Over the weekend Tom Boorstein of SNY penned a piece about CC Sabathia’s supposed dropoff, saying that he’s pitching more like a good number two than the ace the Yankees are paying him to be. It’s an interesting read and worth your time, far better than the usual drivel you’d expect to find on such a topic. Boorstein cites plenty of evidence that Sabathia’s performance has taken a step back, but also notes that the Yanks were never going to see the CC Sabathia from last year.
One of the main points of the article is that Sabathia’s walk rate has climbed while his strikeout rate has dropped this year. Over the last two seasons with Cleveland (not going to count his stats with the Brewers at all, different league all together) he struck out 8.22 batters and walked just 1.86 batters for every nine innings pitched. This year those totals have declined to 6.51 and 2.59, respectively, Sabathia’s worst totals in nearly five years. I’m sure some will point to the difference between the AL East and pretty much everyone else, but last year non-Cleveland AL Central clubs hit .270-.332-.424, and this year non-Yankee AL East teams are hitting .266-.338-.433, a difference of just 15 OPS points.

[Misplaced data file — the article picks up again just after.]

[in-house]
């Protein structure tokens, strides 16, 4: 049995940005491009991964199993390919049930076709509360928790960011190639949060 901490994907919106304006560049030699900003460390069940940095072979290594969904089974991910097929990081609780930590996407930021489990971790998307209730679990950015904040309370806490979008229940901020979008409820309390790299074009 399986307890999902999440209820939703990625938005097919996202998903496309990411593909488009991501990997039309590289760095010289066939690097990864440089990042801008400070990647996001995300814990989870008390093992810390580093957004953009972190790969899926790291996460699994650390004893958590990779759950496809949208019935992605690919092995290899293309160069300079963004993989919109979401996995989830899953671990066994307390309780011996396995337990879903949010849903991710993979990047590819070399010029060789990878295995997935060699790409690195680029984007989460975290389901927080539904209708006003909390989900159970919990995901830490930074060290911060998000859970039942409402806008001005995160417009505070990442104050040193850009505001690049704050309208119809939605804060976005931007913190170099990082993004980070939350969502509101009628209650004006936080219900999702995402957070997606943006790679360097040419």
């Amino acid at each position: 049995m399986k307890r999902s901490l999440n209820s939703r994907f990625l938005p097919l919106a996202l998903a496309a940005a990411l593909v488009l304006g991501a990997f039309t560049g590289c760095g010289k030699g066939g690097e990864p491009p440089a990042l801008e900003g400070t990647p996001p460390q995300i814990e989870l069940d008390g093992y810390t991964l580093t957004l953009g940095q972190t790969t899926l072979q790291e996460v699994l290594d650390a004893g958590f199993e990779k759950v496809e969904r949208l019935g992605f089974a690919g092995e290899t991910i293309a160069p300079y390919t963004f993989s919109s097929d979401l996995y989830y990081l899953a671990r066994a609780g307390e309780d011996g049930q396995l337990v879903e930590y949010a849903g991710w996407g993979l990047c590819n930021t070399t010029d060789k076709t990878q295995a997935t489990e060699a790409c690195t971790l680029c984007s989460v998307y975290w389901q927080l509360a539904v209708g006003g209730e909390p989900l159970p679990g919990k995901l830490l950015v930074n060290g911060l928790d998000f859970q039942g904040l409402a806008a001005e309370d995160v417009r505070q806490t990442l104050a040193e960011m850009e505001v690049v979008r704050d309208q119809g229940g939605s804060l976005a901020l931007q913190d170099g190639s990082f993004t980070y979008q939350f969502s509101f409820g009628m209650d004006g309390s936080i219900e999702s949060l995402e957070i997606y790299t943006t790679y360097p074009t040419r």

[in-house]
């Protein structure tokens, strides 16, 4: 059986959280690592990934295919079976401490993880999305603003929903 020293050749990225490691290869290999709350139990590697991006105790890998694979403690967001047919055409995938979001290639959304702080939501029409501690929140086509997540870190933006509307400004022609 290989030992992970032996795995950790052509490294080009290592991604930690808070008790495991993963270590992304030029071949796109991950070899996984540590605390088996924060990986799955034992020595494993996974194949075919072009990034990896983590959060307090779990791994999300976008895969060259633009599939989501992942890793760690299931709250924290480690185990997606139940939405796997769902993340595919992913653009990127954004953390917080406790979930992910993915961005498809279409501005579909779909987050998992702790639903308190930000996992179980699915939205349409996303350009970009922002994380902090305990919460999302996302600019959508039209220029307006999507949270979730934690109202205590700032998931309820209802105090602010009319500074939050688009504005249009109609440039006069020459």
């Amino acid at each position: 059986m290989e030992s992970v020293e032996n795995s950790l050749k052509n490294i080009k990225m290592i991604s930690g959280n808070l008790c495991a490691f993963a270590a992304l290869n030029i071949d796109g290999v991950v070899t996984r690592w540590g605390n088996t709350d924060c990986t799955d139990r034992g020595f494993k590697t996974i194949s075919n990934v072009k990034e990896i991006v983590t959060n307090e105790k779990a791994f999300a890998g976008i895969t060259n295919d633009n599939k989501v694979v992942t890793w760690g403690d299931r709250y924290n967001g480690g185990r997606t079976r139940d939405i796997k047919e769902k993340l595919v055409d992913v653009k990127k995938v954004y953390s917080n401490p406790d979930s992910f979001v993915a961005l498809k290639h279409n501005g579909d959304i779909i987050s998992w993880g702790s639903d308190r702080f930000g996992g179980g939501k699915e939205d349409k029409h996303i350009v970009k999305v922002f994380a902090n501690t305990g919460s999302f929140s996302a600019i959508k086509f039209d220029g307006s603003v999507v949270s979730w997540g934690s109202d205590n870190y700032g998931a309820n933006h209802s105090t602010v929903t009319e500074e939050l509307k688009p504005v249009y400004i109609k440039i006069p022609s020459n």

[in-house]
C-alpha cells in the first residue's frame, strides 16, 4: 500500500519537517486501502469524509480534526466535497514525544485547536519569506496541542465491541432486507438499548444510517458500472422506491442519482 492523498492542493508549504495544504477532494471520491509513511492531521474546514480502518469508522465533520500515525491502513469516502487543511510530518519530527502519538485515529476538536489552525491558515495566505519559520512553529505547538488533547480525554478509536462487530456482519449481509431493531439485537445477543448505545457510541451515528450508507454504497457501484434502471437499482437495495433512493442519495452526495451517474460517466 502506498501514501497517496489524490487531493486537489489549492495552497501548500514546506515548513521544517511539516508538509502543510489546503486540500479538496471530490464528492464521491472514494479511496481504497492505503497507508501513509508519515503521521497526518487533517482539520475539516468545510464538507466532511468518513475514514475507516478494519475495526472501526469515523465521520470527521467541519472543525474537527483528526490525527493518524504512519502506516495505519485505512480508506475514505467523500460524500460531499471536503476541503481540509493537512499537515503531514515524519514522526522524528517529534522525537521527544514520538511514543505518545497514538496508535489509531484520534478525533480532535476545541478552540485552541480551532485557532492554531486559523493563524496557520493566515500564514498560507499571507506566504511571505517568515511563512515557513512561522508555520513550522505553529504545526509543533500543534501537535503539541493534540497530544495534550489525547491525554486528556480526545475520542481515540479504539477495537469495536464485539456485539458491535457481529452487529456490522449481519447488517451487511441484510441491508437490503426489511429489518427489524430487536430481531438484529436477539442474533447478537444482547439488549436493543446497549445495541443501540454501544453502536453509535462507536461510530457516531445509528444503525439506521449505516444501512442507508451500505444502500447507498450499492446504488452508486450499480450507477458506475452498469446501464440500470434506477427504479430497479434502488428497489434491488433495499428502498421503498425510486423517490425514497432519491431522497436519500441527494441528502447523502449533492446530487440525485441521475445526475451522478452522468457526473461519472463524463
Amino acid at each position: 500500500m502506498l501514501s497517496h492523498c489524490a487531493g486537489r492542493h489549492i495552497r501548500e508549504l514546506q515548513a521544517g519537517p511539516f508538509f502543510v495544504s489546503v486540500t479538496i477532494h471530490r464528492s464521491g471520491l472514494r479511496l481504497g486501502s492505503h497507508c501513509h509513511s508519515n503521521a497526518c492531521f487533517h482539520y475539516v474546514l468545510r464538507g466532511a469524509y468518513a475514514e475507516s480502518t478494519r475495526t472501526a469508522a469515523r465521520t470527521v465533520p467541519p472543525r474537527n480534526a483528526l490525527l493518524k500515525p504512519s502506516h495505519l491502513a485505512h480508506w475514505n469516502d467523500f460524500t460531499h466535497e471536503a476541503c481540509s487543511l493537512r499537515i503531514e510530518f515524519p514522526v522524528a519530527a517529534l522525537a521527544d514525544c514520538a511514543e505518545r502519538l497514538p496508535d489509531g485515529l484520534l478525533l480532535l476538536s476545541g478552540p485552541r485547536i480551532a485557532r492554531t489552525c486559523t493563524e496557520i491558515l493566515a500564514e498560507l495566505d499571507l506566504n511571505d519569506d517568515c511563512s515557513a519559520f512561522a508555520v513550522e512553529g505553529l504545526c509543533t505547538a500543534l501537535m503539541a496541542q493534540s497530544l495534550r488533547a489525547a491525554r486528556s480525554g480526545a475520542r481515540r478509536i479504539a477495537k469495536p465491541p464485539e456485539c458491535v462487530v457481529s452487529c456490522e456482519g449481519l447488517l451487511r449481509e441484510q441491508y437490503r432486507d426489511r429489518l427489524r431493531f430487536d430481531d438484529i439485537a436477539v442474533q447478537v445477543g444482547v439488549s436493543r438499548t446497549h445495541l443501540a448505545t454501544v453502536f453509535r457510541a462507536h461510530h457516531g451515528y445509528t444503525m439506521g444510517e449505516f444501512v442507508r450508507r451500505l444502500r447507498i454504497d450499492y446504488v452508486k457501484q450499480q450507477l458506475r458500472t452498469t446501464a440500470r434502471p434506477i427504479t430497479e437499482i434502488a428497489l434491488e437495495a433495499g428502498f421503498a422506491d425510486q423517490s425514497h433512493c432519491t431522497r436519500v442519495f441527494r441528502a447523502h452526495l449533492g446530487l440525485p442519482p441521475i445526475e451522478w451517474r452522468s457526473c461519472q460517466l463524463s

Other than the strikeout and walk rates, the only other significant statistical difference between Sabathia now and Sabathia as an Indian is the percentage of first pitch strikes he’s throwing. Last year he threw 64.3% first pitch strikes with Cleveland, but this year it’s just 58.2%, his lowest mark since 2004 (57.1%). Overall, CC’s putting almost exactly the same percentage of pitches in the strike zone and hitters are making almost exactly the same amount of contact off of him that they had over the first eight years of his career.
The most important thing is that Sabathia’s stuff is perfectly fine. His fastball velocity is still up there and is actually a tick higher than it has been the last few years. According to the Pitch F/X data he’s getting the same kind of movement on his pitches and throwing them in roughly the same proportions, so there should be no pitch selection issues. Hell, CC’s got a 3.61 FIP this year, and last year with the Indians it was 3.41. Steve, aka The Artist, notes that Sabathia has typically been better in the second half, something that should scare the rest of the American League.
Remember what we’re doing here. We’re trying to figure out why Sabathia has only been merely very, very good this year instead of amazingly great like he was in 2007 and 2008. He’s still one of the very best starters in the game and projects to be worth approximately 5.5 wins over the full season. Last year only eight pitchers in the game were that valuable, and it translates to about $24.7M in production. Would I like to see a few more strikeouts out of Sabathia? Sure, but that’s like picking on the Mona Lisa because of her smile.
Photo Credit: Flickr user zaner2